Omar Rezaq, Mohammed Saleh, El-Sayyid Nosair and Ibrahim Elgabrowny, convicted
of terrorism-related offenses and confined at the federal supermax ADX facility
in Florence, Colorado, filed suit contending they had a liberty interest in
“avoiding transfer without due process to the high-security prison.” The
district court denied relief, which was affirmed by the Tenth Circuit on April
20, 2012.

ADX, according to the Bureau of Prisons (BOP), serves two primary penological
interests: 1) “maintaining the safety of both staff and inmates, while
eliminating the need to increase the security of other penitentiaries,” and 2)
“confin[ing] prisoners under close controls while providing them opportunities
to demonstrate progressively responsible behavior … and establish readiness
for transfer to a less secure institution.”

In this case the plaintiffs were transferred to ADX from a U.S. Penitentiary,
itself a high-security facility, but during the course of the litigation were
moved from ADX to one of the BOP’s two Communications Management Units (CMUs).
The CMUs are located in Marion, Illinois and Terre Haute, Indiana. [See: PLN,
Sept. 2012, p.26]. While CMUs are also highly-controlled, they include the
added feature of heavily-restricted communications with the outside world.

The plaintiffs’ complaints, later consolidated into one case before the Tenth
Circuit, revolved around the lack of hearings before the plaintiffs were
transferred to ADX.
Subsequent to the filing of the lawsuits, the BOP regional director issued new
procedures for future transfers to ADX which included hearings. Those
procedures provided for prisoners to receive notice of the transfer hearing, an
opportunity to participate in the hearing, a written recommendation by the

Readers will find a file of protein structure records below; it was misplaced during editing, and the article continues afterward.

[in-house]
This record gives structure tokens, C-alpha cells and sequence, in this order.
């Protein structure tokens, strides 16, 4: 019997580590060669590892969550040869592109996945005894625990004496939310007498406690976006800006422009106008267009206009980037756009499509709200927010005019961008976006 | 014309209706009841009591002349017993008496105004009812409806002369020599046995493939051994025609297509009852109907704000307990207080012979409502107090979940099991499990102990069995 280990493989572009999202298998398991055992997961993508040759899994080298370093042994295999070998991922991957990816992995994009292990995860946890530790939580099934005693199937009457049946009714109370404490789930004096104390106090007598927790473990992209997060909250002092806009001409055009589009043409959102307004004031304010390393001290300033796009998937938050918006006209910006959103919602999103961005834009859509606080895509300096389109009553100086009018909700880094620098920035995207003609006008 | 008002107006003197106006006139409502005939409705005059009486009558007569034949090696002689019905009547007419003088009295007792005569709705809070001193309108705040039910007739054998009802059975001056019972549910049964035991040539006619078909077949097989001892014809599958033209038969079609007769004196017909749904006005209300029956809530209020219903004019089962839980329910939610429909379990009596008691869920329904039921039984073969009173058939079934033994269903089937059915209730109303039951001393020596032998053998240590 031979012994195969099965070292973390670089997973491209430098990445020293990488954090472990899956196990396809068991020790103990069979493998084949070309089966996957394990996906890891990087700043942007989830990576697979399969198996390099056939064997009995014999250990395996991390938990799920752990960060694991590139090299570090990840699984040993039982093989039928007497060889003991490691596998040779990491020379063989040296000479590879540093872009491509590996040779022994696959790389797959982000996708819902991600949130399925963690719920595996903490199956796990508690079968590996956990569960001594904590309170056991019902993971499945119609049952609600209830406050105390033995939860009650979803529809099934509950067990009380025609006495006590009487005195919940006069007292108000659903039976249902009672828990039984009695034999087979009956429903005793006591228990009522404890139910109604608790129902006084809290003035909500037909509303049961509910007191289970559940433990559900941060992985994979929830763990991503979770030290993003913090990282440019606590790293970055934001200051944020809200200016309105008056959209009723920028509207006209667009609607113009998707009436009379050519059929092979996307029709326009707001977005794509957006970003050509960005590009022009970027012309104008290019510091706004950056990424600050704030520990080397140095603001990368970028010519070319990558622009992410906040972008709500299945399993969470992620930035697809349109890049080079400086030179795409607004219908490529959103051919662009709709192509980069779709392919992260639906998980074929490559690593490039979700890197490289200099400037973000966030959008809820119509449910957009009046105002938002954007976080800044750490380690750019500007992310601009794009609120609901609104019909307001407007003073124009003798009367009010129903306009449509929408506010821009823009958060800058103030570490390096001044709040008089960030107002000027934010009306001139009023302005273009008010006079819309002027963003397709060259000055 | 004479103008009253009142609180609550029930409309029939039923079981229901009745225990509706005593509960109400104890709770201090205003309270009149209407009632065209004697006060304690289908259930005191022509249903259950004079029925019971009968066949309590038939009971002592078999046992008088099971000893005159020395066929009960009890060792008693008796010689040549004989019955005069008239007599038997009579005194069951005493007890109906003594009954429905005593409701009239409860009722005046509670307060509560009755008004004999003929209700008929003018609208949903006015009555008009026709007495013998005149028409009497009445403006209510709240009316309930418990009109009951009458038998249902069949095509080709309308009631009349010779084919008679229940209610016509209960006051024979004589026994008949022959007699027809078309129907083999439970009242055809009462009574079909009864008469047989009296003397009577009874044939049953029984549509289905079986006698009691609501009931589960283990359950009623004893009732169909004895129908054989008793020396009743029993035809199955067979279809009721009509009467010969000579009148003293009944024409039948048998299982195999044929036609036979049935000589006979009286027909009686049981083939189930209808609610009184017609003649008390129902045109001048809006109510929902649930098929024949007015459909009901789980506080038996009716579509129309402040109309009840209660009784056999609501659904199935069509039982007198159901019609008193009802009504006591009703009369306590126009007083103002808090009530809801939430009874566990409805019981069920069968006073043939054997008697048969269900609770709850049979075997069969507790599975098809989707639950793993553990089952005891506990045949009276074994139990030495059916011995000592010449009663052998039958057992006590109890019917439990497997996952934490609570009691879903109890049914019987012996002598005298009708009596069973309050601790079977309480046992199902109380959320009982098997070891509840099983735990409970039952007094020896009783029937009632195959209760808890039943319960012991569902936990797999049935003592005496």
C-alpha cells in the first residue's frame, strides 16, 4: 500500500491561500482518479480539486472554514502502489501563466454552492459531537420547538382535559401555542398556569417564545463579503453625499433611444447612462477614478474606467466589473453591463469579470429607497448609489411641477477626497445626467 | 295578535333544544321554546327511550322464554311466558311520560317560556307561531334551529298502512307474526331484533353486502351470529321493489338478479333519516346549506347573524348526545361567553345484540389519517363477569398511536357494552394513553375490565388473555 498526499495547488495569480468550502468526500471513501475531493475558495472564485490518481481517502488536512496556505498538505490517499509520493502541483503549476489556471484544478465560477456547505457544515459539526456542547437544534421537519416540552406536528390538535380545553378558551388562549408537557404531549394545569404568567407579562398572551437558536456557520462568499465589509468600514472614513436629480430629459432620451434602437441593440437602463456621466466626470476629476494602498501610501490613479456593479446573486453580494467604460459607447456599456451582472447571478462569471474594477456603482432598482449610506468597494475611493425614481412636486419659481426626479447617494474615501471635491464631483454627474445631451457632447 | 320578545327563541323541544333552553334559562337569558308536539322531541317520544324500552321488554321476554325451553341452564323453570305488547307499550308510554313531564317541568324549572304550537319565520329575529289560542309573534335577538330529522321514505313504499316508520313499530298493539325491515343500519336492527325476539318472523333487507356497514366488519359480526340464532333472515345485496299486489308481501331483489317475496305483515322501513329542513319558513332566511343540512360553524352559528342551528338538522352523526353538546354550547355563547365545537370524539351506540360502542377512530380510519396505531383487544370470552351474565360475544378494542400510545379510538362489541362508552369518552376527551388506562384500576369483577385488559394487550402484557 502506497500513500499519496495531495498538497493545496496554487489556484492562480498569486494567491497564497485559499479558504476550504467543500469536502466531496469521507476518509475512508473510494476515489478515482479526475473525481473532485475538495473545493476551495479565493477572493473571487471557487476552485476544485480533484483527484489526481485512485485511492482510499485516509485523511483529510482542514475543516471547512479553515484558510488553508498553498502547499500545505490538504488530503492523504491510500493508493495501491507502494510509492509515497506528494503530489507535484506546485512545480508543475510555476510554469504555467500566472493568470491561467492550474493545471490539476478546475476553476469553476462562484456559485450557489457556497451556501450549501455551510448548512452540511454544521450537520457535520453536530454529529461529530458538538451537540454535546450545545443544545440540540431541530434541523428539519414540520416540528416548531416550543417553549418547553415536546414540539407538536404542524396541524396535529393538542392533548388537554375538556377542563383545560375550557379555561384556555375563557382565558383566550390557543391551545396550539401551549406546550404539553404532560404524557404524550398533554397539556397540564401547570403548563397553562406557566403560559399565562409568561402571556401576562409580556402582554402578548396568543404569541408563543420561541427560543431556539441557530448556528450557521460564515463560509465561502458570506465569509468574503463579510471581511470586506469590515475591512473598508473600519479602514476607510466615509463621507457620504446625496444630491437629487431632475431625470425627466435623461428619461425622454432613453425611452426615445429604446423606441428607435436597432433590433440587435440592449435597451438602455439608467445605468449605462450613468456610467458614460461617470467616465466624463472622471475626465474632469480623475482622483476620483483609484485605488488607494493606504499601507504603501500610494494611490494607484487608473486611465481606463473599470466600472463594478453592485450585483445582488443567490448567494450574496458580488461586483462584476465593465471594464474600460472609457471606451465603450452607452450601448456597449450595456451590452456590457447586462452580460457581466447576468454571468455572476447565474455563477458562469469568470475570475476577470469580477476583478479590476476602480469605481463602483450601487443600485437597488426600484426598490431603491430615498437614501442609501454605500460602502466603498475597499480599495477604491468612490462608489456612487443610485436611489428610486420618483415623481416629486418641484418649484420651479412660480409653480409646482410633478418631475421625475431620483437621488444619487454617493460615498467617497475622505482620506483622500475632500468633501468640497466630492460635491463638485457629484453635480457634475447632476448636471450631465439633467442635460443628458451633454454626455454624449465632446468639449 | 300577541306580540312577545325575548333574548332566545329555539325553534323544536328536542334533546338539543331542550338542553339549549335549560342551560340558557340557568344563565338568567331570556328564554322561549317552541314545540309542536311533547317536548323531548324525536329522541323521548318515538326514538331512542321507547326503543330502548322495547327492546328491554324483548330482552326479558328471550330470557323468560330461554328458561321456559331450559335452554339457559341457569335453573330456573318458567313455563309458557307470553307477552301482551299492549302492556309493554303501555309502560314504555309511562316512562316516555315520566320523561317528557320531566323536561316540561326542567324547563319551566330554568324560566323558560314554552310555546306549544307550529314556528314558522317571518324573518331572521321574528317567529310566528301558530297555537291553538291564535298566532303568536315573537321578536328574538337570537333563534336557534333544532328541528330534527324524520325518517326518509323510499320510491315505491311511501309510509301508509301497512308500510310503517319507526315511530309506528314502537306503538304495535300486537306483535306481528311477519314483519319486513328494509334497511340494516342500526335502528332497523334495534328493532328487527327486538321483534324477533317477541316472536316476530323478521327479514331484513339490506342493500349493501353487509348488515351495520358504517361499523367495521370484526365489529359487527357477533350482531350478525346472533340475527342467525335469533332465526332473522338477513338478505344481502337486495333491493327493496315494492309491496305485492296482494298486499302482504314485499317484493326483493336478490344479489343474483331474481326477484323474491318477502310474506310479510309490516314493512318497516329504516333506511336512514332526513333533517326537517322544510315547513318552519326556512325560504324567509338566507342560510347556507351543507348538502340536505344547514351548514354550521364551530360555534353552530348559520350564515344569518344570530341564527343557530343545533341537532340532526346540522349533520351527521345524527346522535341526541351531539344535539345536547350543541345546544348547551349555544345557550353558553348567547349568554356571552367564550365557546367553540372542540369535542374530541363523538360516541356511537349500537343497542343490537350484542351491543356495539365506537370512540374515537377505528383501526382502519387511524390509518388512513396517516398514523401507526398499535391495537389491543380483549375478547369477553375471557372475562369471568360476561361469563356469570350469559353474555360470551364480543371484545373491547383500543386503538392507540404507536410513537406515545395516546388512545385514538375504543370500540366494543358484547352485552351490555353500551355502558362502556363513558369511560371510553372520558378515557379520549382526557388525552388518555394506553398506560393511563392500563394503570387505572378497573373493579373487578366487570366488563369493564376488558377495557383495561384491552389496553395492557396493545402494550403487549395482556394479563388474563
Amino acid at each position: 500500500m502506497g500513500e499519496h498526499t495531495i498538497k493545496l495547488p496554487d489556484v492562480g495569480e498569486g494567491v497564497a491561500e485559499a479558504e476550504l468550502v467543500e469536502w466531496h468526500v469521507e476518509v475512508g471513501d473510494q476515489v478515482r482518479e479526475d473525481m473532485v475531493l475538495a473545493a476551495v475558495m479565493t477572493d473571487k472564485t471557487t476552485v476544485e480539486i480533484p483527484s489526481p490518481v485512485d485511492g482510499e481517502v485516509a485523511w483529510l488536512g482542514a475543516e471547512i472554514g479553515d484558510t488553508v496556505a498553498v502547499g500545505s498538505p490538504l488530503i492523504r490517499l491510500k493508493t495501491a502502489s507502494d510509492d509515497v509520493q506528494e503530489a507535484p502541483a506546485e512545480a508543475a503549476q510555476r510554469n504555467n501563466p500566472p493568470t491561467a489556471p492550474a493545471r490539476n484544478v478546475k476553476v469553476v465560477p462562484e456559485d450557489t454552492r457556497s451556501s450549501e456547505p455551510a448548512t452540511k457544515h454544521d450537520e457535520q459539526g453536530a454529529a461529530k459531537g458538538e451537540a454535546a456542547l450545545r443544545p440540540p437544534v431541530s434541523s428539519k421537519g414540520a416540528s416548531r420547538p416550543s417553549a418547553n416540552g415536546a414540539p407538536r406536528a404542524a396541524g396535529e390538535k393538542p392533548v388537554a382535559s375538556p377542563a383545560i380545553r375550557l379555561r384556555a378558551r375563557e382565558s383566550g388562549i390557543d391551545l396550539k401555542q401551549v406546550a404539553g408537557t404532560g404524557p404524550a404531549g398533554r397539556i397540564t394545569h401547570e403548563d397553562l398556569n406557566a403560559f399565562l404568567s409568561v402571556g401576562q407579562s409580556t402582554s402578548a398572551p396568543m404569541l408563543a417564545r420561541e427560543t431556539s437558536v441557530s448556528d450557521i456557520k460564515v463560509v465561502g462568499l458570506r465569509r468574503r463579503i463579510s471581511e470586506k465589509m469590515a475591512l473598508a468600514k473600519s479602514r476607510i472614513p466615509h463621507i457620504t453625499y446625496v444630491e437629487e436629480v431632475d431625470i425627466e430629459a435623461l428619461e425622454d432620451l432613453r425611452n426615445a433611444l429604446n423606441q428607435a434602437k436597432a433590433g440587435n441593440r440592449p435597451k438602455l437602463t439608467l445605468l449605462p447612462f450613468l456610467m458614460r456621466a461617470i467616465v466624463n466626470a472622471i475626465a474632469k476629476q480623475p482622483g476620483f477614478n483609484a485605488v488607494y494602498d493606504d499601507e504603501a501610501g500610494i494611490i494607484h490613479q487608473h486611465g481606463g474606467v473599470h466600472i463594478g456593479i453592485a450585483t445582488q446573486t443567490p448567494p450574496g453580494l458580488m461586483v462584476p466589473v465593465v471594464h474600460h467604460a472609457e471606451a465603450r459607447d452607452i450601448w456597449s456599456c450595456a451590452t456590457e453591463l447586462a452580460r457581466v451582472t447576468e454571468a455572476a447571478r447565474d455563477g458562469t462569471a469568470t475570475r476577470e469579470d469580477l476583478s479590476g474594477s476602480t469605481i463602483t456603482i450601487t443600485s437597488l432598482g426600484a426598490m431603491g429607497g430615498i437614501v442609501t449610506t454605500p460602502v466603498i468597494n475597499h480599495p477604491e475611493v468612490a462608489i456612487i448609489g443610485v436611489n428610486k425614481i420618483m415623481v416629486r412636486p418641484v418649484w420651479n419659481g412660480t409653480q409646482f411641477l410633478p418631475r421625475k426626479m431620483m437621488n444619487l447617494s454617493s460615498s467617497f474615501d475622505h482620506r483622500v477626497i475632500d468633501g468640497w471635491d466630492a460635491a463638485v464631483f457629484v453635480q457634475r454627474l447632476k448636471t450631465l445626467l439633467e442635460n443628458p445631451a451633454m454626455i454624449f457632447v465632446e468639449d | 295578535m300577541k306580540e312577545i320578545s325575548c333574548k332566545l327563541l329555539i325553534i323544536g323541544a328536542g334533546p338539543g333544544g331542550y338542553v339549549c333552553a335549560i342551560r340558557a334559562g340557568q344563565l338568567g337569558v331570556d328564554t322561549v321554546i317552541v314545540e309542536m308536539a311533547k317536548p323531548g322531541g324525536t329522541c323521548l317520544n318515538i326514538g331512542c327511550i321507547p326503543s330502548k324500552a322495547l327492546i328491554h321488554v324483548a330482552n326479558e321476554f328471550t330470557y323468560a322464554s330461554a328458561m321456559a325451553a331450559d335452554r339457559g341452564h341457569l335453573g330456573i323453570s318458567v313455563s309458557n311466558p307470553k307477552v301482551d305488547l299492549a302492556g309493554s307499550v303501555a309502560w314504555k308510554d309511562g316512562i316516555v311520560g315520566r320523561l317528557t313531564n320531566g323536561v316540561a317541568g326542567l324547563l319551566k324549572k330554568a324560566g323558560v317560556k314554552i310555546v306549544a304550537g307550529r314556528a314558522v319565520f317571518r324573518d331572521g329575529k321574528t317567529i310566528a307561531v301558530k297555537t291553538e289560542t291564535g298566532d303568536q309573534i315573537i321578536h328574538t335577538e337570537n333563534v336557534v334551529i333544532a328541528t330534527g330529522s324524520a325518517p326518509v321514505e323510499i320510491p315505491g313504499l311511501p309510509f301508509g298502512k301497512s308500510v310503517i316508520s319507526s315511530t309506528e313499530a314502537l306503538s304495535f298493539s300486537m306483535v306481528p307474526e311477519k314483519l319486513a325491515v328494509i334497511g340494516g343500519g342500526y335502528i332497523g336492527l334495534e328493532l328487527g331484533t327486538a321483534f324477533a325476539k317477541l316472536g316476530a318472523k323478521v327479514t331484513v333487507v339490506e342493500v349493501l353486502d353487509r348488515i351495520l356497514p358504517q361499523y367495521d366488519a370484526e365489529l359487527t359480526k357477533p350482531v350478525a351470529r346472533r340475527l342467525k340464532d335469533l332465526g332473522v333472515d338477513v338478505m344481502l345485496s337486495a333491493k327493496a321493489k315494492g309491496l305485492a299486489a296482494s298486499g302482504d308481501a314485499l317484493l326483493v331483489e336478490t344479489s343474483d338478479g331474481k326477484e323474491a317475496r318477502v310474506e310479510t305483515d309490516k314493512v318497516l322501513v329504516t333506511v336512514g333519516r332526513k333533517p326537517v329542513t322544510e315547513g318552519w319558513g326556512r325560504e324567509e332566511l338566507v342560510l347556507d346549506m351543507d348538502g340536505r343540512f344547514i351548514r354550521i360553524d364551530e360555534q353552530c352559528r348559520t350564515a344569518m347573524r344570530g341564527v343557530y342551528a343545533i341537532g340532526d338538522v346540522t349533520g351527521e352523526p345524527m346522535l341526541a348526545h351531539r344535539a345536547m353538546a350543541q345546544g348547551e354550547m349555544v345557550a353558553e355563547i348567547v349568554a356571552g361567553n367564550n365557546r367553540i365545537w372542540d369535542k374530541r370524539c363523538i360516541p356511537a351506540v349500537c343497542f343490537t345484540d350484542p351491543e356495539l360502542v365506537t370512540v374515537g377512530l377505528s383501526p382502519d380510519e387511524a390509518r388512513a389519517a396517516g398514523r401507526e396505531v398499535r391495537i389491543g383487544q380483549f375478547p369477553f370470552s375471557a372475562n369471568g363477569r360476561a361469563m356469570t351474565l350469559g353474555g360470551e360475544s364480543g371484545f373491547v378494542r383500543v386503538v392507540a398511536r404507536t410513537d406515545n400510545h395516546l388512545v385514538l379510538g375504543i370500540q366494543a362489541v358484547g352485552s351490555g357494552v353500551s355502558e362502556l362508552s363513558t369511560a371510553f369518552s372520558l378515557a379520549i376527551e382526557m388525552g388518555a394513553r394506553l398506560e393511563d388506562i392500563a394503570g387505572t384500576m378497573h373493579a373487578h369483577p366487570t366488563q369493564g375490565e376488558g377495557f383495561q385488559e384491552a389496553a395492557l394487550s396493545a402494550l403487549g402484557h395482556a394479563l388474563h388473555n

hearing officer and administrative review of the regional director’s decision
by the BOP’s general counsel. Retroactive hearings were held with respect to
the plaintiffs, all of which found their transfers to ADX to be appropriate.

The plaintiffs asserted due process violations and argued that the retroactive
transfer hearings did not cure those violations. The defendants – including the
BOP, the U.S. Attorney General, the BOP regional director and various other BOP
officials – moved for summary judgment, which was granted by the district
court.

Applying the four factors from Estate of DiMarco v. Wyoming Department of
Corrections
, 473 F.3d 1334 (10th Cir. 2007), the district court concluded that
a liberty interest did not attach. The court found that the plaintiffs’
transfers to ADX were for “legitimate safety issues,” and that “conditions of
confinement at ADX were not extreme.” Distinguishing the case of Wilkinson v.
Austin, 545 U.S. 209 (2005) [PLN, Aug. 2005, p.24], which the plaintiffs
heavily relied upon, the court concluded that while highly restrictive, ADX did
not have the same conditions at issue in Wilkinson, which involved Ohio’s
supermax facility.

The plaintiffs had supported their liberty interest claims by arguing that ADX
was a facility that created an “atypical and significant hardship … in
relation to the ordinary incidents of prison life” pursuant to Sandin v.
Conner, 515 U.S. 472, 484 (1995). They further averred that the district court
had given too much weight to the BOP’s penological interest; improperly
compared the conditions of confinement in Wilkinson to those at ADX; and relied